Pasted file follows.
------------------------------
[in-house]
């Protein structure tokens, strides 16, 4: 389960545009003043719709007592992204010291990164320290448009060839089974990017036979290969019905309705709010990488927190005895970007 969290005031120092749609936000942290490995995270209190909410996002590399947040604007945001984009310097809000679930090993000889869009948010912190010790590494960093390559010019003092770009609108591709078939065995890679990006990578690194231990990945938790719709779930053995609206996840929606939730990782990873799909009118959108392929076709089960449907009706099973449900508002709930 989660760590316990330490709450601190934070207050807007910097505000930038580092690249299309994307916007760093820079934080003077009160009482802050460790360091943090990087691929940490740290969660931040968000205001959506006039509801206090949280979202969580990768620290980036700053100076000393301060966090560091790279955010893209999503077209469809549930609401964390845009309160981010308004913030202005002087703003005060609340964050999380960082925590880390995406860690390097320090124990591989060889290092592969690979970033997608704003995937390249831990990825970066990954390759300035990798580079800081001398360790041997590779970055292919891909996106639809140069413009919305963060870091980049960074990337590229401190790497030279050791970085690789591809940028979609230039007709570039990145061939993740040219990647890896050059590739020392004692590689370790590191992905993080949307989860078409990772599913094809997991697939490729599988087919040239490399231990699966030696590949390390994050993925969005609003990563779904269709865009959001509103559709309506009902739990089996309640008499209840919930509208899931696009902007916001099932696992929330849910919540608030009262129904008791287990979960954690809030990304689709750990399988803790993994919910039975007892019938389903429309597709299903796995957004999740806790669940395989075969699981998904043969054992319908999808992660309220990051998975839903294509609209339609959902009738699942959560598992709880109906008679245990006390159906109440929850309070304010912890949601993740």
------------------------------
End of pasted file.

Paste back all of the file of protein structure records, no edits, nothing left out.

[in-house]
């Protein structure tokens, strides 16, 4: 389960545009003043719709007592992204010291990164320290448009060839089974990017036979290969019905309705709010990488927190005895970007 969290005031120092749609936000942290490995995270209190909410996002590399947040604007945001984009310097809000679930090993000889869009948010912190010790590494960093390559010019003092770009609108591709078939065995890679990006990578690194231990990945938790719709779930053995609206996840929606939730990782990873799909009118959108392929076709089960449907009706099973449900508002709930 989660760590316990330490709450601190934070207050807007910097505000930038580092690249299309994307916007760093820079934080003077009160009482802050460790360091943090990087691929940490740290969660931040968000205001959506006039509801206090949280979202969580990768620290980036700053100076000393301060966090560091790279955010893209999503077209469809549930609401964390845009309160981010308004913030202005002087703003005060609340964050999380960082925590880390995406860690390097320090124990591989060889290092592969690979970033997608704003995937390249831990990825970066990954390759300035990798580079800081001398360790041997590779970055292919891909996106639809140069413009919305963060870091980049960074990337590229401190790497030279050791970085690789591809940028979609230039007709570039990145061939993740040219990647890896050059590739020392004692590689370790590191992905993080949307989860078409990772599913094809997991697939490729599988087919040239490399231990699966030696590949390390994050993925969005609003990563779904269709865009959001509103559709309506009902739990089996309640008499209840919930509208899931696009902007916001099932696992929330849910919540608030009262129904008791287990979960954690809030990304689709750990399988803790993994919910039975007892019938389903429309597709299903796995957004999740806790669940395989075969699981998904043969054992319908999808992660309220990051998975839903294509609209339609959902009738699942959560598992709880109906008679245990006390159906109440929850309070304010912890949601993740």